If an instrument sounds "right" has as much to do with how it is shaped as with how the material it is made of is layered - or not - as this changes it resonance. Let's take a few examples:
Metal, cast resins & hard woods all are very dense and contain (little to) no hollow spaces to dampen their resonances. This makes them the classic choice for making instruments, as just the shape changes the tune now.
Balsa wood is very very light and brittle, and it is very grainy, creating some hollowness inside the wood that should resonate, changing its resonance a lot.
I don't exactly know how the gourd is in its composition, but for percussion perposes, 3D prints are more on hollow side than on the hard wood side for low infill. Very dense (35%+) prints can have similar properties to solid resin casts, but this depends on the type of filament and printer used.
Let's look for a compromise!
From my own experience with musical instruments, there is a vougue of carbon fiber reinforced resin instruments in classics. In broad strokes, these were manucaftuered by casting resin over carbonfiber mats pressed in to a mold and then sanded and polished. In other terms, 3D printing of carbon fiber filament is around in the FDM scene, even if it highly abrasive and demands a nozzle like the ruby to print.
With the right interior design (that is, an almost hollow print that just contains struts that don't seperate cavities inside the print), a carbonfiber print could possibly be filled with resin and become a 3D-printed composite, granting a much closer sound to the gourd while providing extreme durability.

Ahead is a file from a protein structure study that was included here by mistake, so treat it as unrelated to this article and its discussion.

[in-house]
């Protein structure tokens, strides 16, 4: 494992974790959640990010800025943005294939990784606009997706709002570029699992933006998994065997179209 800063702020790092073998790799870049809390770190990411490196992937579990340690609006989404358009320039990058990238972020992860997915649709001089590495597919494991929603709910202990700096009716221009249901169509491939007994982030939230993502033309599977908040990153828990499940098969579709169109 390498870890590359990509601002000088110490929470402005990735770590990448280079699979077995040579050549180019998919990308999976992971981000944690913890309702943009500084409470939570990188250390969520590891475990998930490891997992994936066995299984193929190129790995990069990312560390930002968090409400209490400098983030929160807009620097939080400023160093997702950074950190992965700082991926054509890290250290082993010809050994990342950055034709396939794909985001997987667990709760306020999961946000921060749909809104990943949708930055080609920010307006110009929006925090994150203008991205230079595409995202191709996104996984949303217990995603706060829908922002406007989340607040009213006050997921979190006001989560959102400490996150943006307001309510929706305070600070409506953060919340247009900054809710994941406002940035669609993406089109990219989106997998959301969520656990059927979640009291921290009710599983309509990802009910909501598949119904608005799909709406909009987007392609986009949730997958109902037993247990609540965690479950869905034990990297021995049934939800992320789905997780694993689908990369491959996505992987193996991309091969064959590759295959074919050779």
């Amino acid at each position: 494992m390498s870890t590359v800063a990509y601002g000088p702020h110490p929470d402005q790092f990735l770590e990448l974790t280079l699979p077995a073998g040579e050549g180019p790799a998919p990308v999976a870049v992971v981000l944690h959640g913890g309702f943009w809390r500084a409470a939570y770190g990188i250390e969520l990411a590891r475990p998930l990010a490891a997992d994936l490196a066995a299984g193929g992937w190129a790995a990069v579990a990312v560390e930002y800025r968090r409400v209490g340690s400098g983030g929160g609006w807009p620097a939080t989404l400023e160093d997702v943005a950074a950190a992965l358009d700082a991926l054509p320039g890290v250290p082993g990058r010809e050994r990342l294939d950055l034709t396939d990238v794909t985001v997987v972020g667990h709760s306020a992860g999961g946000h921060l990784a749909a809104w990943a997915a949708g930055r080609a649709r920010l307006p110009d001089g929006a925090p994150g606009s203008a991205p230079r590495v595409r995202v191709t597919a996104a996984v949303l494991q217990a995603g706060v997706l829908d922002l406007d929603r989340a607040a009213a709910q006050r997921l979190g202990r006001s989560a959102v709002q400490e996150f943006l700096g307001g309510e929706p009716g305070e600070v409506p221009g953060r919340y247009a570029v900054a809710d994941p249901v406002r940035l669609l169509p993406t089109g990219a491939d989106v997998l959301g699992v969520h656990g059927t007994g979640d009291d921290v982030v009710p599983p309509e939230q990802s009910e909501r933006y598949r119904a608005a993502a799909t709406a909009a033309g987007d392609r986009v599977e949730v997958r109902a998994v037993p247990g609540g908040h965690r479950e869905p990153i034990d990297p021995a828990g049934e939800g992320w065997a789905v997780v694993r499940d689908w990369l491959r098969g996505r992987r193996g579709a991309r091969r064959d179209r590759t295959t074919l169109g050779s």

However, such a design will take many hours of work before the first print can start. Atop that printing carbon fiber is a specialty thing not many print shops can do or do regularily. And finally, the postprocessing of filling the "gourd shell" with resin is a very delicate process, followed by coating inner and outer layer and then tuning... I estimate such a thing to be at least as pricy as several real gourds.
After some months and this question popping back up, I realised some more things that might be used in the design of this:
Thin shell, armored up. Think about this the following: Print a 2 or 3 shell thichk wall, that will be the most inner. Then reinforce it with resin and carbonfiber mats until the sound is right. This would allow to tune the gourd to some degree.
Solid print, slidified. You might take your model and print it solidly, yet in the design you could include tree like hollow spaces that are accessible from the outside. with a syringe. Pushing in resin via these holes would create veins of harder resin within the gourd, which might alter the tune and strengthen it.
Postprocessing. Ignoring the resin for a bit, you can also make a PLA gourd more stable by allowing it to cure in the oven for some time. I had some success baking it at about 100°C for about an hour. For mor information on how this changes the modulus of different materials, I suggest CNC Kitchen: Thin Walls & PLA Annealing and Changes in annealed PLA